Bob Melvin's extension

By Jason Wojciechowski on January 20, 2013 at 7:23 PM

Beaneball has lain fallow lo these weeks, and the bloggerly thing to do would be to beg forgiveness, to do penance, to say, "There's no excuse." But there is an excuse. The A's haven't done jack-all in a while.

But now we have news! Granted, the news is from nearly a week ago, but the blogging muscles, they grow still from underuse, they atrophy. I'm not as quick on the trigger as I was as a younger man. Nine years, this blog!

Nine years is about the same amount of time that Bob Melvin is now guaranteed a paycheck by the A's. (That's not quite true -- he's signed through 2016, which is four years, but roll with me here.) Note that the key word is "paycheck." Melvin isn't guaranteed a job. If Lew Wolff sold the team tomorrow to the Most Interesting Man in the World and said Man fired Billy Beane and bought out his ownership stake and installed his own self (the Man) as the General Manager and then hired his own self again (the Man, still) as field manager, well, Bob Melvin would be out on his shapely posterior, unemployed just like eight percent of Americans in that same position. (Or whichever stat you want to use. Eight percent very likely understates any meaningful measure of unemployment, but that's not really a topic for this blog.)

The difference between Melvin in our weird fantasy and the eight percent in our sad reality is that Melvin would still be paid handsomely while he sits at home and plays video games with his daughter. It's unclear how handsomely -- for whatever reason, it hasn't become the norm to share manager and general manager salaries with the media the way it has player salaries. When you google "Baseball manager salaries" you get Maury Brown's list from 2007 that ranges from $7 million (Joe Torre) to $500,000 (John Gibbons, Manny Acta, Bob Geren).

You'll notice that the last name in the parenthetical was the A's manager at the time. This should not surprise you: if players have to pay $1 for a Coke, why would you expect the owners to approve a salary above the very lowest you can possibly pay for a field manager? Especially given how unaccountable field managers are -- they don't have an on-base percentage or a True Average or a WAR. They've got wins and losses, but those are hardly on the manager alone anymore than they are on a starting pitcher. They've got players who grouse or players who sing praises, but lots of managers can win while not being the nicest dudes in the world and lots of managers can make everyone happy without actually pushing the right buttons to help players and the team succeed.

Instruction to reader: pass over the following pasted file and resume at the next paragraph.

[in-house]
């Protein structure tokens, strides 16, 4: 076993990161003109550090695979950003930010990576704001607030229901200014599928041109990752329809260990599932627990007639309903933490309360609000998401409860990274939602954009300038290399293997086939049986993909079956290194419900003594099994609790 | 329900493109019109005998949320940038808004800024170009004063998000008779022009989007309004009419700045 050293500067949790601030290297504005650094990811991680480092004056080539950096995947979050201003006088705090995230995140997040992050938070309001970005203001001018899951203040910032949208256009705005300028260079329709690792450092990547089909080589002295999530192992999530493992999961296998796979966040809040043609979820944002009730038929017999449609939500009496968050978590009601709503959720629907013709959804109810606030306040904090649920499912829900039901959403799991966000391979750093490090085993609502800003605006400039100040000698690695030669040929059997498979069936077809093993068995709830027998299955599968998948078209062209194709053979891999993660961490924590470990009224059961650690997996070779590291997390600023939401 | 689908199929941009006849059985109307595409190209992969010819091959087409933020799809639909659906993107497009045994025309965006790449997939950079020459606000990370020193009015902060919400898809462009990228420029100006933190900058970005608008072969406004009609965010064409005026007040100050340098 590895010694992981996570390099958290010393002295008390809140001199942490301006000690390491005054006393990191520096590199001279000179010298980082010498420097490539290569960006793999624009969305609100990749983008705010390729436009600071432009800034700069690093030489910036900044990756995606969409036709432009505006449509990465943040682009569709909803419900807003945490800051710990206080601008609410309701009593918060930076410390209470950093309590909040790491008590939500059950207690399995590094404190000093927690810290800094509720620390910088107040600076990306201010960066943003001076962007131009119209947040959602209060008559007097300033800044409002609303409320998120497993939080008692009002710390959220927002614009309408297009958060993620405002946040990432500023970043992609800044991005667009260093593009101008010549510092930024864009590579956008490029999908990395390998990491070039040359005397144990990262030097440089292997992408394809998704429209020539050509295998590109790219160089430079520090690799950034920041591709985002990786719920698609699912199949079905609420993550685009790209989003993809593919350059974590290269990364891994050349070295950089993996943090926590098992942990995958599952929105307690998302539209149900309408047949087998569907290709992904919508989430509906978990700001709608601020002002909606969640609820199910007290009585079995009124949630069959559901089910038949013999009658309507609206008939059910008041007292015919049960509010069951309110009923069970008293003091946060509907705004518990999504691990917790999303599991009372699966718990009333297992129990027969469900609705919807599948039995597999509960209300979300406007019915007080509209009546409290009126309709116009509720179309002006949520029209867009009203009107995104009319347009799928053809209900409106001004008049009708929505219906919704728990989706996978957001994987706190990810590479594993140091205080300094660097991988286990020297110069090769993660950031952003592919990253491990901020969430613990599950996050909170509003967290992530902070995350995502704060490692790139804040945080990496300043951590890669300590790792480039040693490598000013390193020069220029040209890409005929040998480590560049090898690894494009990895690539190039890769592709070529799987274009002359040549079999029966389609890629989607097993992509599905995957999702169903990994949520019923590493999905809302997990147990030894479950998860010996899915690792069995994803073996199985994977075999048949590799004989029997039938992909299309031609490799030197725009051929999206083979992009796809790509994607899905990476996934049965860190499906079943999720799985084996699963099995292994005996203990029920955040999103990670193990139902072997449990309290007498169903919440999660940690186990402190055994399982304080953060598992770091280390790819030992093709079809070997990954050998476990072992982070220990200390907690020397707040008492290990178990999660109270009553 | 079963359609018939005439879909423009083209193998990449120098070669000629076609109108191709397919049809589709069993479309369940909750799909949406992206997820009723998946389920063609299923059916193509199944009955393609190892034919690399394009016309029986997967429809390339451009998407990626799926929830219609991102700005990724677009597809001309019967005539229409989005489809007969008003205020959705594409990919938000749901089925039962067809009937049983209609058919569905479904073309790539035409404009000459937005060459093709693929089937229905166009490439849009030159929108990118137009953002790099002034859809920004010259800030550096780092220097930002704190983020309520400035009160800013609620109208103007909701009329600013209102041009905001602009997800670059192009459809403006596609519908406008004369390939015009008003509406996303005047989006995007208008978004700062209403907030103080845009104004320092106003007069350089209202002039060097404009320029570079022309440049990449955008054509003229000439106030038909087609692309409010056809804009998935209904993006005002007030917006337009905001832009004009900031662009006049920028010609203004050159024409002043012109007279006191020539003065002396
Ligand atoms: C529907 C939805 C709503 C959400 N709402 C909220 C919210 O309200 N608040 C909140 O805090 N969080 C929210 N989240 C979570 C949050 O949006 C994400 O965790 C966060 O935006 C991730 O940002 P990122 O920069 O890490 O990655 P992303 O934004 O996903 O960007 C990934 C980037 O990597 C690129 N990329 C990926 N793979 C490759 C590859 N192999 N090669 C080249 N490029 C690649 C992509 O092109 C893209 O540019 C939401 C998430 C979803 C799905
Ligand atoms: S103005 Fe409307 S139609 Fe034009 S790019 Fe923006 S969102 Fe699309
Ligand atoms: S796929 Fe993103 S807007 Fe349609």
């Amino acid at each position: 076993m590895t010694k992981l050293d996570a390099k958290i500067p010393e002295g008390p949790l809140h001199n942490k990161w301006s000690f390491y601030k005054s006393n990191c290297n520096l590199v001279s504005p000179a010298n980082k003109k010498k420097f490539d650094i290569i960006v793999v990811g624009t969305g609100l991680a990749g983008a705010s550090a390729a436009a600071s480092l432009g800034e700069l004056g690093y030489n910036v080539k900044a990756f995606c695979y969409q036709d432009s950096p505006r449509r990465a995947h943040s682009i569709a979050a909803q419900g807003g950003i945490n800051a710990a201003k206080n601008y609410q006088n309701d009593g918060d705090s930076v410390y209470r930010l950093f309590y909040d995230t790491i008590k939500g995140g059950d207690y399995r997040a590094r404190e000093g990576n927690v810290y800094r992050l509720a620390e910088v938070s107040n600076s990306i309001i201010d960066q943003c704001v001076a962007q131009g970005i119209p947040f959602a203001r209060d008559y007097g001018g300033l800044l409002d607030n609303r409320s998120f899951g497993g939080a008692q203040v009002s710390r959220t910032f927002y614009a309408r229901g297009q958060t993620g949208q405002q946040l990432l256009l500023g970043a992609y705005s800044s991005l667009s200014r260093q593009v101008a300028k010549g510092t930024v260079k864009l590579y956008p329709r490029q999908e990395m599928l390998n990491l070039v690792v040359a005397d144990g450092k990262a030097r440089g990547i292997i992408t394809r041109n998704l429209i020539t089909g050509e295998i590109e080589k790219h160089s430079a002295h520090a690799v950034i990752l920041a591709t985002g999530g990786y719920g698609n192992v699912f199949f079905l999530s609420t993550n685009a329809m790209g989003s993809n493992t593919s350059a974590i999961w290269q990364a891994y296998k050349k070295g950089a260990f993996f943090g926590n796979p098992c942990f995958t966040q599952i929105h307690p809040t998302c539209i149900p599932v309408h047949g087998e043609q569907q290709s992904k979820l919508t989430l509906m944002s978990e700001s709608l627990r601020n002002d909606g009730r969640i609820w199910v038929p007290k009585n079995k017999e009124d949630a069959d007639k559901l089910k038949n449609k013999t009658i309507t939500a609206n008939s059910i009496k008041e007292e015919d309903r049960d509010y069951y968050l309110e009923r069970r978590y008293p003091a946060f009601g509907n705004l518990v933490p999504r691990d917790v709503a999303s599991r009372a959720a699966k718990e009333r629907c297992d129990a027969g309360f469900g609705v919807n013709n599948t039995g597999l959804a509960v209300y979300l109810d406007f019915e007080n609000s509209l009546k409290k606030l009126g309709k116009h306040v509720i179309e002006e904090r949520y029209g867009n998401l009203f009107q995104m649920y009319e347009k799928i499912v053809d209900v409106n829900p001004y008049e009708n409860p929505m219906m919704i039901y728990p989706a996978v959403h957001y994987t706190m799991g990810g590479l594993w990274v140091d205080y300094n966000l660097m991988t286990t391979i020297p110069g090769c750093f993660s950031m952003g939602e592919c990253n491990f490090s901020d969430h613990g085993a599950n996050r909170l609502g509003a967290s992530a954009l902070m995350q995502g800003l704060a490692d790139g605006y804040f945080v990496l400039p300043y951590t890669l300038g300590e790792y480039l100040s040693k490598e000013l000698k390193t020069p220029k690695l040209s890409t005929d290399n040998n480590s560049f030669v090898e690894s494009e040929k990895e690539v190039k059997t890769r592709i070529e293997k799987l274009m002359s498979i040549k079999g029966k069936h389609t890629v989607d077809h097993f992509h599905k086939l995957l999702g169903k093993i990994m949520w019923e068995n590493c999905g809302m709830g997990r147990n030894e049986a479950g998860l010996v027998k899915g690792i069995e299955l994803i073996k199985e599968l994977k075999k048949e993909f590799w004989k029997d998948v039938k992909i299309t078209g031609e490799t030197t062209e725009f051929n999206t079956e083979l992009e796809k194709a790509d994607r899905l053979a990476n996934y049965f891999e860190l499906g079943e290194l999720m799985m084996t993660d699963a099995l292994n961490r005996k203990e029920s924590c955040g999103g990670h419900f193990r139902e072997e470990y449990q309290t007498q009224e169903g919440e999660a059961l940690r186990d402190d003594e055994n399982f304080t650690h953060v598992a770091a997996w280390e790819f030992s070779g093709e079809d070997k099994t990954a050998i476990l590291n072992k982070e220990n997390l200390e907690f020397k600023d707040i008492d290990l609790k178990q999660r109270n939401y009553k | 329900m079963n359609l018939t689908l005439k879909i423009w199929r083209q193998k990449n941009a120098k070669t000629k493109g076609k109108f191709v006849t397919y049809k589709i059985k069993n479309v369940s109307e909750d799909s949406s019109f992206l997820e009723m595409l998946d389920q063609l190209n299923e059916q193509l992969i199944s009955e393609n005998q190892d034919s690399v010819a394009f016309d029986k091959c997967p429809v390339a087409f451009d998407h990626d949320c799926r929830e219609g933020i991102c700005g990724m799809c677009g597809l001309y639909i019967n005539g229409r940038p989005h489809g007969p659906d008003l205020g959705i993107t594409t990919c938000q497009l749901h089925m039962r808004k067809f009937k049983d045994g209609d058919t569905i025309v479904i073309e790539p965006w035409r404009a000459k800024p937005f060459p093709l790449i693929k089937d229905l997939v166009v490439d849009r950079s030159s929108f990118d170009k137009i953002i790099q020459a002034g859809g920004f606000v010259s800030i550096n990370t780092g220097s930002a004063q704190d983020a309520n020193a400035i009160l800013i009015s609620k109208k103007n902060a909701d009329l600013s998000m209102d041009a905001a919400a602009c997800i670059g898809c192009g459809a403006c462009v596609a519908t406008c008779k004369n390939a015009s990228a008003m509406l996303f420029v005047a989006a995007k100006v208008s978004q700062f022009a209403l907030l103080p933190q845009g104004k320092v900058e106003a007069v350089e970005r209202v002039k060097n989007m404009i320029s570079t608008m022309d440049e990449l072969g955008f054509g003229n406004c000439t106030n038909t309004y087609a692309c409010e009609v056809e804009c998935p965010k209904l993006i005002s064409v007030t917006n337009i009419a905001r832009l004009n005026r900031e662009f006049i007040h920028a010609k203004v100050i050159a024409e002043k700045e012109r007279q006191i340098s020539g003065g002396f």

So my point is just that it's probably fair to guess that Melvin is one of the ten or so lowest-paid managers in the game, despite being a well-respected baseball man and a leader who helped his team to the playoffs (nay, to a division crown) just this last season. And given that guess, even for a team that cries poor as much as the A's do, tying Melvin up for four years isn't that much of a risk. If he winds up getting into a punching match with Yoenis Cespedes and the team has to fire him, well, big deal. (I mean, that's kind of a big deal, but you know what I mean: the money isn't a big deal.)

And so given this guess leading us to the downside being fairly low, the upside, that Melvin can do a good job secure in the knowledge that he'll be paid pretty well in his 50s for a guy who hit .233 in his major-league career, is worth the risk.

I don't know if Bob Melvin is a good manager. If you injected Billy Beane and David Forst and Farhan Zaidi and Grady Fuson and Chris Pittaro and Scott Hatteberg and Michael Schatz and whoever else in the front office works heavily with the major league team with a truth serum and you asked them whether Bob Melvin was a good manager, I suspect they'd tell you that they also don't know, because how can you? You can get a sense of his communication skills with the team (though perhaps not too much, given the classic manager/front office divide), you can know how receptive he is to strategic and tactical advice from the analyst types or reports from advance scouts, you can look the man in the eyes and see what's there, but when you add all that up, do you really know if he's a good manager, an above-major-league-average one? I think they'd admit they don't. They just hire the best guy they can and put him in the best situation to succeed that they can and hope for the best. In this case, "the best situation to succeed" likely includes Melvin having a sense of security about his future.